“Endi Blyton is such a beautiful writer and does characters like no one else. You can recognise everyone you went to school with as one of the girls,” Emma Rice tells me.

The founder of Wise Children, and former director of The Globe, is bringing Malory Towers to Oxford Playhouse from Tuesday, a vivid adaption of the classic girls boarding school saga.

“Add an amazing, savvy, sassy, cool, diverse, all-singing, all-dancing cast with some incredible talent and the story is elevated even further.”

“So while we are true to Enid Blyton, there is some amazing staging, music and close harmonies to enjoy as well, and the boarding school scenario becomes almost irrelevant.

“I wanted to appeal to all age ranges and for the audience to see something different when they come to our productions, to be entertaining, but in a different way,” the adapter and director tells me.

Will that appeal to today’s young teens? “Yes, judging by the ticket sales,” she laughs. “But then writers have been getting children away their parents for decades – look at Harry Potter or Lord Of The Flies. It creates a real fascination with what might happen.”

Emma Rice is as busy as ever. Not only is she adding extra dates to the Malory Towers tour as we speak, but she is currently in rehearsals for her first collaboration with English National Opera – a production of Orpehus and The Underworld which opens on Saturday.

Light years’ away from Wise Children which opened in Oxford last year, Emma is delighting in the contrast of Malory Towers, and her ability to surprise her legions of fans.

While the flamboyant, brave and colourful no-holds barred musical Wise Children, produced by Emma’s brand new theatre company of the same name, followed a vaudeville variety family throughout their bawdy and illicit careers in London, the Enid Blyton books are decidedly more wholesome.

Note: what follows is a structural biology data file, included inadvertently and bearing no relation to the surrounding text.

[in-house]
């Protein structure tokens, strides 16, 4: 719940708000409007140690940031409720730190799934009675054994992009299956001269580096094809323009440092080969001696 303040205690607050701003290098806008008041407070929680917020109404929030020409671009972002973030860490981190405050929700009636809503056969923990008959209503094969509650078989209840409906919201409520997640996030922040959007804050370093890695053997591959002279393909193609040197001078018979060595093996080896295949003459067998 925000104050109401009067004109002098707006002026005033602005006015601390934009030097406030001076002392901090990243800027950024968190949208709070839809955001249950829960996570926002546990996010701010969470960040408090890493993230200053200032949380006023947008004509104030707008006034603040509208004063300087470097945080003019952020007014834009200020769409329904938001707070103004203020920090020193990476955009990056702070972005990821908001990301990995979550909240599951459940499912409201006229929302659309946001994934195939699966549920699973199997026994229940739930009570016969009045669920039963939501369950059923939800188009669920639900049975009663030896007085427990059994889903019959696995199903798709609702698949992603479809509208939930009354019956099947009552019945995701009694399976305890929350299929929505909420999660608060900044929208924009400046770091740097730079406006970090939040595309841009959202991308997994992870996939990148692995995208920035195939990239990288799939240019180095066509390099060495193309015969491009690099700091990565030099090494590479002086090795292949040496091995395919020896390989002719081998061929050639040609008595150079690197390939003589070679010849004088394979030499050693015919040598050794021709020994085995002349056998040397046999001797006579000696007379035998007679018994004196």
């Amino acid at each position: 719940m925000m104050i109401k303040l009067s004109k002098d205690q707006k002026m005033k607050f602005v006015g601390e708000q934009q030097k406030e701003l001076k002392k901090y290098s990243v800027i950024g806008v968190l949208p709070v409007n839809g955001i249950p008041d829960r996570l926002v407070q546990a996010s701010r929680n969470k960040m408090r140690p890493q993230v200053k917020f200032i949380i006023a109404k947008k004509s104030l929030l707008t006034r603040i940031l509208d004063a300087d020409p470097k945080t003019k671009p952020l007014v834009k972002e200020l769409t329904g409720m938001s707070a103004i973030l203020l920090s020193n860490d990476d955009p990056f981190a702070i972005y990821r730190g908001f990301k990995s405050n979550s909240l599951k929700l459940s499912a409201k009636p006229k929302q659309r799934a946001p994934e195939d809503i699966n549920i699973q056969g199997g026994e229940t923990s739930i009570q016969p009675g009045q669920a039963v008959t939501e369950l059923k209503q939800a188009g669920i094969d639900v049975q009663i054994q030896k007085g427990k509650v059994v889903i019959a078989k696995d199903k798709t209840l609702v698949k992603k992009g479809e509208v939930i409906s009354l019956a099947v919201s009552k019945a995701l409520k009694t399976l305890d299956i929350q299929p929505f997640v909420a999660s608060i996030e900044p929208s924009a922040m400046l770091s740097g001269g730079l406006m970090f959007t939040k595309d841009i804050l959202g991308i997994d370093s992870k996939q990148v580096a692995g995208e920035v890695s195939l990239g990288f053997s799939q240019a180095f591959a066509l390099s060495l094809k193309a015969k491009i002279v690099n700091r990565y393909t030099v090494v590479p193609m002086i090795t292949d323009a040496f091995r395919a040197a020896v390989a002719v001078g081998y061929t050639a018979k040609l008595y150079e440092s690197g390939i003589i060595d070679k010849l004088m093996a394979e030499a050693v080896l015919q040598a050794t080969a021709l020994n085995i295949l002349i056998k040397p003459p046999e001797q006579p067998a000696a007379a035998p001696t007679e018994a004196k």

“Yes wholesome is such a good description,” she laughs. “I was more into The Secret Seven and The Famous Five, but when I read the books the characters just came to life.

Malory Towers spans all generations so you don’t have to worry about the content. Instead it’s moving and very entertaining. It’s really delightful.”

“But it’s still relevant because the girls are addressing the same issues – self-esteem, mental health, but in a wholesome way. So it’s nostalgic but we bring it into the modern day.”

So where did she start with the six volume series? “Well I’m a simple woman, so I started at the beginning and chose the best bits, finishing with the school play, while growing the characters.

“To be more specific 90% of what you see comes from book one and six and the remaining 10% is me.

“But with Malory Towers I wanted a contrast with the Angela Carter adaption, something to delight in, and it’s going down a storm so we are having to add extra dates to meet the demand. The audiences love it because it’s so intoxicating.”

As for keeping up this exciting momentum, Emma says: “We are punching above our weight certainly, but it’s still as struggle taking these big shows out on the road.

“We are very proud of what we are achieving.”

Malory Towers runs at Oxford Playhouse from Tuesday- Saturday.

Tickets at oxfordplayhouse.com or 01865 305305.

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